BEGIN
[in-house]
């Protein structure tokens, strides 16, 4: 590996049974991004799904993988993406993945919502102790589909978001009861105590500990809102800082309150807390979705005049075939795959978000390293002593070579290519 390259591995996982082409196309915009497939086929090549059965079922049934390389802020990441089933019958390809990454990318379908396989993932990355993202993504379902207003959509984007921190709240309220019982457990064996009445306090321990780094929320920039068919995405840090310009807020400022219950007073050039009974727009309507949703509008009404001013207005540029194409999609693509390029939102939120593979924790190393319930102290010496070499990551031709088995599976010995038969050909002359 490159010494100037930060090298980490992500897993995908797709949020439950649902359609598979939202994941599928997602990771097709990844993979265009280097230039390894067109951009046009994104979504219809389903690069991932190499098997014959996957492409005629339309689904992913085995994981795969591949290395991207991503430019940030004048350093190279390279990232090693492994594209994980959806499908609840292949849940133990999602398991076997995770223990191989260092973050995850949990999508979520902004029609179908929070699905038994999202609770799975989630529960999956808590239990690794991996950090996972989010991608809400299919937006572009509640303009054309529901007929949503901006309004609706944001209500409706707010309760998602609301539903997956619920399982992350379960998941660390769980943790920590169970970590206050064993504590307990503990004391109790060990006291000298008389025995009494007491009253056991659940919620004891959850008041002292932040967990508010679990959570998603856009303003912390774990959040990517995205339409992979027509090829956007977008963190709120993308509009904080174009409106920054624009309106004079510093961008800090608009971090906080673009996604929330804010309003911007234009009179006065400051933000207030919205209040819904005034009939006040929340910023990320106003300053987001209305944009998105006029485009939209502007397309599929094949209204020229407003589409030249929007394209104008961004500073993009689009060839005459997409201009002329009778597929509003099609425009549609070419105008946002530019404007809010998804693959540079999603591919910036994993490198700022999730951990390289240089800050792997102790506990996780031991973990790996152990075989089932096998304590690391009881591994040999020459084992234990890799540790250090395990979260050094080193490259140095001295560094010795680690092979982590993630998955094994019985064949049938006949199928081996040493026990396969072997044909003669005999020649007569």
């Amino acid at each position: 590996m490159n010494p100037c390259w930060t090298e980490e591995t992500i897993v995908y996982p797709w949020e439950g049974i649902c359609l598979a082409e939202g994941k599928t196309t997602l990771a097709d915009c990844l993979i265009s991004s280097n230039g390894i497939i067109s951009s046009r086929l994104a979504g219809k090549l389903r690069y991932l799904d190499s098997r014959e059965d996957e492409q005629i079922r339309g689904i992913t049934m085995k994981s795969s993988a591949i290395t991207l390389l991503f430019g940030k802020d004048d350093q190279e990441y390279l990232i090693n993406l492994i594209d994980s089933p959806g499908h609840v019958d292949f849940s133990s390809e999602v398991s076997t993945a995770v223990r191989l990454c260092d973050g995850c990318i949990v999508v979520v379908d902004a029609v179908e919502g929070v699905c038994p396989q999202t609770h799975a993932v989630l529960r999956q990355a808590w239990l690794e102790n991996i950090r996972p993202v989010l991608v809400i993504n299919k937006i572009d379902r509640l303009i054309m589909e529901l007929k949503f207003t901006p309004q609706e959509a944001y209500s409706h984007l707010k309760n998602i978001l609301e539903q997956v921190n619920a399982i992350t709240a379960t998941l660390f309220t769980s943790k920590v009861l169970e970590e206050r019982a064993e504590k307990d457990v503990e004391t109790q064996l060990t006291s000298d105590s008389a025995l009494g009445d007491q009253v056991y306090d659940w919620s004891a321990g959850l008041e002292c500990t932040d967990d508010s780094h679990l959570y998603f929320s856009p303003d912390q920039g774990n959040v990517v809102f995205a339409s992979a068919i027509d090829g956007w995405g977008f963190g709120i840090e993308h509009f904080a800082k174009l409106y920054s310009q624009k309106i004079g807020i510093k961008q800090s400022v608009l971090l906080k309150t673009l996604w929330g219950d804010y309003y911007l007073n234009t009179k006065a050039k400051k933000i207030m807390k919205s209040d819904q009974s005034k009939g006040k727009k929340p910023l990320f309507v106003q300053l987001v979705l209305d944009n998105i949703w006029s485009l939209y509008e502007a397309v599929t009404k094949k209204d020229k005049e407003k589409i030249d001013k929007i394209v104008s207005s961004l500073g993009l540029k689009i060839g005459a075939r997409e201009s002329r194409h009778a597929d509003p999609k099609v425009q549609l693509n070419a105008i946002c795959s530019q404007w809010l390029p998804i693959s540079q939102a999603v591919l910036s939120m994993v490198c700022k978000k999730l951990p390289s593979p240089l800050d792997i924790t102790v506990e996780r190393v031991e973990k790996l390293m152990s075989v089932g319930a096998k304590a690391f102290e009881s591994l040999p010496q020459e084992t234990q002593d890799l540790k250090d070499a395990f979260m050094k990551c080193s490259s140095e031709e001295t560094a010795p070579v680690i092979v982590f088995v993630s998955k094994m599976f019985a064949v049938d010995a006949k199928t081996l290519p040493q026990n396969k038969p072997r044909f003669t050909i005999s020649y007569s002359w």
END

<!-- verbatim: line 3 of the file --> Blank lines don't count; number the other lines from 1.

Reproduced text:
């Amino acid at each position: 590996m490159n010494p100037c390259w930060t090298e980490e591995t992500i897993v995908y996982p797709w949020e439950g049974i649902c359609l598979a082409e939202g994941k599928t196309t997602l990771a097709d915009c990844l993979i265009s991004s280097n230039g390894i497939i067109s951009s046009r086929l994104a979504g219809k090549l389903r690069y991932l799904d190499s098997r014959e059965d996957e492409q005629i079922r339309g689904i992913t049934m085995k994981s795969s993988a591949i290395t991207l390389l991503f430019g940030k802020d004048d350093q190279e990441y390279l990232i090693n993406l492994i594209d994980s089933p959806g499908h609840v019958d292949f849940s133990s390809e999602v398991s076997t993945a995770v223990r191989l990454c260092d973050g995850c990318i949990v999508v979520v379908d902004a029609v179908e919502g929070v699905c038994p396989q999202t609770h799975a993932v989630l529960r999956q990355a808590w239990l690794e102790n991996i950090r996972p993202v989010l991608v809400i993504n299919k937006i572009d379902r509640l303009i054309m589909e529901l007929k949503f207003t901006p309004q609706e959509a944001y209500s409706h984007l707010k309760n998602i978001l609301e539903q997956v921190n619920a399982i992350t709240a379960t998941l660390f309220t769980s943790k920590v009861l169970e970590e206050r019982a064993e504590k307990d457990v503990e004391t109790q064996l060990t006291s000298d105590s008389a025995l009494g009445d007491q009253v056991y306090d659940w919620s004891a321990g959850l008041e002292c500990t932040d967990d508010s780094h679990l959570y998603f929320s856009p303003d912390q920039g774990n959040v990517v809102f995205a339409s992979a068919i027509d090829g956007w995405g977008f963190g709120i840090e993308h509009f904080a800082k174009l409106y920054s310009q624009k309106i004079g807020i510093k961008q800090s400022v608009l971090l906080k309150t673009l996604w929330g219950d804010y309003y911007l007073n234009t009179k006065a050039k400051k933000i207030m807390k919205s209040d819904q009974s005034k009939g006040k727009k929340p910023l990320f309507v106003q300053l987001v979705l209305d944009n998105i949703w006029s485009l939209y509008e502007a397309v599929t009404k094949k209204d020229k005049e407003k589409i030249d001013k929007i394209v104008s207005s961004l500073g993009l540029k689009i060839g005459a075939r997409e201009s002329r194409h009778a597929d509003p999609k099609v425009q549609l693509n070419a105008i946002c795959s530019q404007w809010l390029p998804i693959s540079q939102a999603v591919l910036s939120m994993v490198c700022k978000k999730l951990p390289s593979p240089l800050d792997i924790t102790v506990e996780r190393v031991e973990k790996l390293m152990s075989v089932g319930a096998k304590a690391f102290e009881s591994l040999p010496q020459e084992t234990q002593d890799l540790k250090d070499a395990f979260m050094k990551c080193s490259s140095e031709e001295t560094a010795p070579v680690i092979v982590f088995v993630s998955k094994m599976f019985a064949v049938d010995a006949k199928t081996l290519p040493q026990n396969k038969p072997r044909f003669t050909i005999s020649y007569s002359w």